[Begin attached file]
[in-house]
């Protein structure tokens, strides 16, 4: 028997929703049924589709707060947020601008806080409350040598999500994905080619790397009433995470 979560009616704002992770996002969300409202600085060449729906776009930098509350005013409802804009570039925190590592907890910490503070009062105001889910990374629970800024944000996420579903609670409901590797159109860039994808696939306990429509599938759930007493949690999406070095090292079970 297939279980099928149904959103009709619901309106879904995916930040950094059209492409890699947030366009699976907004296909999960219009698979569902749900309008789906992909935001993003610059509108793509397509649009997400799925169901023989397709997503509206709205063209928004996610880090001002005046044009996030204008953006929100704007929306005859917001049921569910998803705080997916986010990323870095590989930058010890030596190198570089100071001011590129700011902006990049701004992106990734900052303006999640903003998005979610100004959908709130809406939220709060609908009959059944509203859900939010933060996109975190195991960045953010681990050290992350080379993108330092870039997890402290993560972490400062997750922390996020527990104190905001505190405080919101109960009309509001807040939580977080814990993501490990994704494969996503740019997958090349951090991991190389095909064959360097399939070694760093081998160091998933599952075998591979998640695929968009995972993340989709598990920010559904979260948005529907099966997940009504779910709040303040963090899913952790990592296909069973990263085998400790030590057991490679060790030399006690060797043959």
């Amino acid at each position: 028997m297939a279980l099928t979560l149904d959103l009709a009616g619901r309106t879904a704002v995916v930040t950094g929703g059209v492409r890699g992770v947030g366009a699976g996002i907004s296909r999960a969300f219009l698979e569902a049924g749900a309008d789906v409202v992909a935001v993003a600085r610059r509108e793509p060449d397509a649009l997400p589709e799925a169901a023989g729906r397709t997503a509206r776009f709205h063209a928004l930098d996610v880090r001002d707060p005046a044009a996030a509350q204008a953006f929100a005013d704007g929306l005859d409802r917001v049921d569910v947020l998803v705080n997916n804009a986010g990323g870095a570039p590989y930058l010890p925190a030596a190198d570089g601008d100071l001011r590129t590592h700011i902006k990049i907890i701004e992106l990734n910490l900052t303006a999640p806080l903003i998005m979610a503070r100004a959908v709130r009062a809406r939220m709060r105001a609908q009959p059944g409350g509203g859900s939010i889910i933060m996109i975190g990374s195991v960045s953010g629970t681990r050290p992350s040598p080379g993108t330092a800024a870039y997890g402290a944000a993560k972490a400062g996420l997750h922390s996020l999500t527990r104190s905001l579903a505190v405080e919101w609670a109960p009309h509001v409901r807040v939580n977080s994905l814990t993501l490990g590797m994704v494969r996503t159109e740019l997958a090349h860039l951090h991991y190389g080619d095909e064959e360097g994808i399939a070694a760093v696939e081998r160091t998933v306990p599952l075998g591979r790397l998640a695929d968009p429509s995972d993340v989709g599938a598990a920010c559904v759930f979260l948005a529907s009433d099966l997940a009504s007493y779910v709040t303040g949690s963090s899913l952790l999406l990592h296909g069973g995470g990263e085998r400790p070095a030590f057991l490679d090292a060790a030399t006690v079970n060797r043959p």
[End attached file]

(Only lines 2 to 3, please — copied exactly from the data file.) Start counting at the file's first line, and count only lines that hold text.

């Protein structure tokens, strides 16, 4: 028997929703049924589709707060947020601008806080409350040598999500994905080619790397009433995470 979560009616704002992770996002969300409202600085060449729906776009930098509350005013409802804009570039925190590592907890910490503070009062105001889910990374629970800024944000996420579903609670409901590797159109860039994808696939306990429509599938759930007493949690999406070095090292079970 297939279980099928149904959103009709619901309106879904995916930040950094059209492409890699947030366009699976907004296909999960219009698979569902749900309008789906992909935001993003610059509108793509397509649009997400799925169901023989397709997503509206709205063209928004996610880090001002005046044009996030204008953006929100704007929306005859917001049921569910998803705080997916986010990323870095590989930058010890030596190198570089100071001011590129700011902006990049701004992106990734900052303006999640903003998005979610100004959908709130809406939220709060609908009959059944509203859900939010933060996109975190195991960045953010681990050290992350080379993108330092870039997890402290993560972490400062997750922390996020527990104190905001505190405080919101109960009309509001807040939580977080814990993501490990994704494969996503740019997958090349951090991991190389095909064959360097399939070694760093081998160091998933599952075998591979998640695929968009995972993340989709598990920010559904979260948005529907099966997940009504779910709040303040963090899913952790990592296909069973990263085998400790030590057991490679060790030399006690060797043959």
């Amino acid at each position: 028997m297939a279980l099928t979560l149904d959103l009709a009616g619901r309106t879904a704002v995916v930040t950094g929703g059209v492409r890699g992770v947030g366009a699976g996002i907004s296909r999960a969300f219009l698979e569902a049924g749900a309008d789906v409202v992909a935001v993003a600085r610059r509108e793509p060449d397509a649009l997400p589709e799925a169901a023989g729906r397709t997503a509206r776009f709205h063209a928004l930098d996610v880090r001002d707060p005046a044009a996030a509350q204008a953006f929100a005013d704007g929306l005859d409802r917001v049921d569910v947020l998803v705080n997916n804009a986010g990323g870095a570039p590989y930058l010890p925190a030596a190198d570089g601008d100071l001011r590129t590592h700011i902006k990049i907890i701004e992106l990734n910490l900052t303006a999640p806080l903003i998005m979610a503070r100004a959908v709130r009062a809406r939220m709060r105001a609908q009959p059944g409350g509203g859900s939010i889910i933060m996109i975190g990374s195991v960045s953010g629970t681990r050290p992350s040598p080379g993108t330092a800024a870039y997890g402290a944000a993560k972490a400062g996420l997750h922390s996020l999500t527990r104190s905001l579903a505190v405080e919101w609670a109960p009309h509001v409901r807040v939580n977080s994905l814990t993501l490990g590797m994704v494969r996503t159109e740019l997958a090349h860039l951090h991991y190389g080619d095909e064959e360097g994808i399939a070694a760093v696939e081998r160091t998933v306990p599952l075998g591979r790397l998640a695929d968009p429509s995972d993340v989709g599938a598990a920010c559904v759930f979260l948005a529907s009433d099966l997940a009504s007493y779910v709040t303040g949690s963090s899913l952790l999406l990592h296909g069973g995470g990263e085998r400790p070095a030590f057991l490679d090292a060790a030399t006690v079970n060797r043959p």